Can we talk? What the hell is wrong with Panera Bread? I recently ordered a cappuccino there and, thank god, said 'yes' to their offer of whipped cream. I'm glad I did, since a subsequent visit saw me say 'no' to the whipped cream. This opened the view to the full carnage that lay in my cup. What... the FUCK... is that? I so eloquently said to my partner. For before me, in the tub-sized cup-o-cino, was the most pathetically limp foam I had ever seen. Panera Bread's cappuccino was practically a cup of coffee with some milk that into which somebody blew with a straw. Apparently they think sheer quantity makes up for quality. The bubbles were enormous, and what foam there was floated helplessly around on top of the coffee.
I had to know. So on my next visit, I hovered around by the machine as my barista, who I swear was the banjo-playing kid from Deliverance, made my cappuccino. I'm sure the look of steely-eyed determination and disgust on my face made her feel great. I nearly gasped as she poured 2% MILK into the steaming carafe. TWO PERCENT?! You might as well foam water! Bah. I know they're doing this because it's easier to foam 2% than whole milk, but if you don't want to worry about hiring skilled baristas to make your drinks, DON'T SELL CAPPUCCINO. A barista needs to do more than simply jam the foaming rod into the milk and blink out for 15 seconds. Which is exactly what she did.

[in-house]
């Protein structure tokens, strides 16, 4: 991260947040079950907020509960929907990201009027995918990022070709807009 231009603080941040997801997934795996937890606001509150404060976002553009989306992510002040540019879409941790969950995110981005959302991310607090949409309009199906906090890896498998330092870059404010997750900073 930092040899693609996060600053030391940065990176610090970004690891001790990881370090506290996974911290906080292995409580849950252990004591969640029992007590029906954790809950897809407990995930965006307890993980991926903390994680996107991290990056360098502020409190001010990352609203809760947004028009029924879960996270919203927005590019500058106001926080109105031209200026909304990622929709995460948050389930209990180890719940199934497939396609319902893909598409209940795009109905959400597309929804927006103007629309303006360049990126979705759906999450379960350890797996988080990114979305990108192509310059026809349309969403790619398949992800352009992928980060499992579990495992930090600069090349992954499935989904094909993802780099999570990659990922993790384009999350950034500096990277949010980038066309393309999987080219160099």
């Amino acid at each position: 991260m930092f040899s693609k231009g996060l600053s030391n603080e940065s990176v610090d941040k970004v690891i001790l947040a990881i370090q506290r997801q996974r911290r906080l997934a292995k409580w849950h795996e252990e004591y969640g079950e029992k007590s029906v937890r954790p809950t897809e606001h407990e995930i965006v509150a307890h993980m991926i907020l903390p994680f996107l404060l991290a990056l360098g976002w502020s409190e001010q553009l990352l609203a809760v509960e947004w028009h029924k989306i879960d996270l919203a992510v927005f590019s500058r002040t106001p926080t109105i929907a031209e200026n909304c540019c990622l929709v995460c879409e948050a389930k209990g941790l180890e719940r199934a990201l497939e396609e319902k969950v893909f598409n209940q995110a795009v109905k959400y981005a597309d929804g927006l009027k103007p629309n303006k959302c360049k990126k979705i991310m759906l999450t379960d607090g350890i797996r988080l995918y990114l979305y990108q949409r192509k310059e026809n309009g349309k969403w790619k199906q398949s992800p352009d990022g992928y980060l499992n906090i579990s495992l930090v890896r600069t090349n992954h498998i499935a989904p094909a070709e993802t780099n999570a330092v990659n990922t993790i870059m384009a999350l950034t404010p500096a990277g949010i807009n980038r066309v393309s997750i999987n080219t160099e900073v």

There was no symphony. No dance of the rod on the surface of the milk. No nothing. She just sort of humped the rod with the carafe and called it done. Just having a cappuccino on your menu doesn't make you trendy or cultured. You have to make it correctly! God almighty! Not too long after this I went to Pastiche in Providence and had a latte and was reminded of how a good drink should taste. Ohhh, the sweetness of the whole milk. The body. The texture. Everything Panera Bread wasn't.
So I guess what I'm saying is, don't do drugs.